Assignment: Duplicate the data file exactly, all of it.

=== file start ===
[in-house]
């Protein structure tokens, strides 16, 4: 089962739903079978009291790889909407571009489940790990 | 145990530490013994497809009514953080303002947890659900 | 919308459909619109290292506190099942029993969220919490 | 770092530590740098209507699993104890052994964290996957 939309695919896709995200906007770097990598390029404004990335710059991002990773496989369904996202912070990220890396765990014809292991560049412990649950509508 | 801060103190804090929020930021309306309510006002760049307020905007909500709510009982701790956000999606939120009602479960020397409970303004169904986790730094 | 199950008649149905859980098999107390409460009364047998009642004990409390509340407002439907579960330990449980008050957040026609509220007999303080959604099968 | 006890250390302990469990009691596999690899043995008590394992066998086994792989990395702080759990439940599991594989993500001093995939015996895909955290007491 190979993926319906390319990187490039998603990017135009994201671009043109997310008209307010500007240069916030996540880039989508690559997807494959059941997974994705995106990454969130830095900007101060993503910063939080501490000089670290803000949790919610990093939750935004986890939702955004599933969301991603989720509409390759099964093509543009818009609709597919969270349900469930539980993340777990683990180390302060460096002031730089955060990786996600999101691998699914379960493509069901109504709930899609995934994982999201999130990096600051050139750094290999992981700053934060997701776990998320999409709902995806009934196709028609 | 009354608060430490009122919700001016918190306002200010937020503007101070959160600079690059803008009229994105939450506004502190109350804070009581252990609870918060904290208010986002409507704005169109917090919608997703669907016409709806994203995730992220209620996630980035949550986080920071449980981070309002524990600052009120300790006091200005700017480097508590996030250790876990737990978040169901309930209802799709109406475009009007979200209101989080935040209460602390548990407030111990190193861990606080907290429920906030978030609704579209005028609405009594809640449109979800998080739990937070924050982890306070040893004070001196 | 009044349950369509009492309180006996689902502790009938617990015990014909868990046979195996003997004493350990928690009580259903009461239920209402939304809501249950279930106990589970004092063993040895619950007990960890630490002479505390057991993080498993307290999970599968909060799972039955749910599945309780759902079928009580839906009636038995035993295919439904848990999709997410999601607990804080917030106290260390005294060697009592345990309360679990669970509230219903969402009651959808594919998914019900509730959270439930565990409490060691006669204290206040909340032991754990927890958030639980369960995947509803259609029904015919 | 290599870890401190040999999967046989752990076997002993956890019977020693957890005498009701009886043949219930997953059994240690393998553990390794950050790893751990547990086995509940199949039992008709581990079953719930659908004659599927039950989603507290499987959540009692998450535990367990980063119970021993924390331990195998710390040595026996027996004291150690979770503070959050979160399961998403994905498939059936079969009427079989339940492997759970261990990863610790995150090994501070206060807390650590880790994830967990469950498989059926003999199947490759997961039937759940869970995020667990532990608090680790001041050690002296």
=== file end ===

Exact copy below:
[in-house]
């Protein structure tokens, strides 16, 4: 089962739903079978009291790889909407571009489940790990 | 145990530490013994497809009514953080303002947890659900 | 919308459909619109290292506190099942029993969220919490 | 770092530590740098209507699993104890052994964290996957 939309695919896709995200906007770097990598390029404004990335710059991002990773496989369904996202912070990220890396765990014809292991560049412990649950509508 | 801060103190804090929020930021309306309510006002760049307020905007909500709510009982701790956000999606939120009602479960020397409970303004169904986790730094 | 199950008649149905859980098999107390409460009364047998009642004990409390509340407002439907579960330990449980008050957040026609509220007999303080959604099968 | 006890250390302990469990009691596999690899043995008590394992066998086994792989990395702080759990439940599991594989993500001093995939015996895909955290007491 190979993926319906390319990187490039998603990017135009994201671009043109997310008209307010500007240069916030996540880039989508690559997807494959059941997974994705995106990454969130830095900007101060993503910063939080501490000089670290803000949790919610990093939750935004986890939702955004599933969301991603989720509409390759099964093509543009818009609709597919969270349900469930539980993340777990683990180390302060460096002031730089955060990786996600999101691998699914379960493509069901109504709930899609995934994982999201999130990096600051050139750094290999992981700053934060997701776990998320999409709902995806009934196709028609 | 009354608060430490009122919700001016918190306002200010937020503007101070959160600079690059803008009229994105939450506004502190109350804070009581252990609870918060904290208010986002409507704005169109917090919608997703669907016409709806994203995730992220209620996630980035949550986080920071449980981070309002524990600052009120300790006091200005700017480097508590996030250790876990737990978040169901309930209802799709109406475009009007979200209101989080935040209460602390548990407030111990190193861990606080907290429920906030978030609704579209005028609405009594809640449109979800998080739990937070924050982890306070040893004070001196 | 009044349950369509009492309180006996689902502790009938617990015990014909868990046979195996003997004493350990928690009580259903009461239920209402939304809501249950279930106990589970004092063993040895619950007990960890630490002479505390057991993080498993307290999970599968909060799972039955749910599945309780759902079928009580839906009636038995035993295919439904848990999709997410999601607990804080917030106290260390005294060697009592345990309360679990669970509230219903969402009651959808594919998914019900509730959270439930565990409490060691006669204290206040909340032991754990927890958030639980369960995947509803259609029904015919 | 290599870890401190040999999967046989752990076997002993956890019977020693957890005498009701009886043949219930997953059994240690393998553990390794950050790893751990547990086995509940199949039992008709581990079953719930659908004659599927039950989603507290499987959540009692998450535990367990980063119970021993924390331990195998710390040595026996027996004291150690979770503070959050979160399961998403994905498939059936079969009427079989339940492997759970261990990863610790995150090994501070206060807390650590880790994830967990469950498989059926003999199947490759997961039937759940869970995020667990532990608090680790001041050690002296």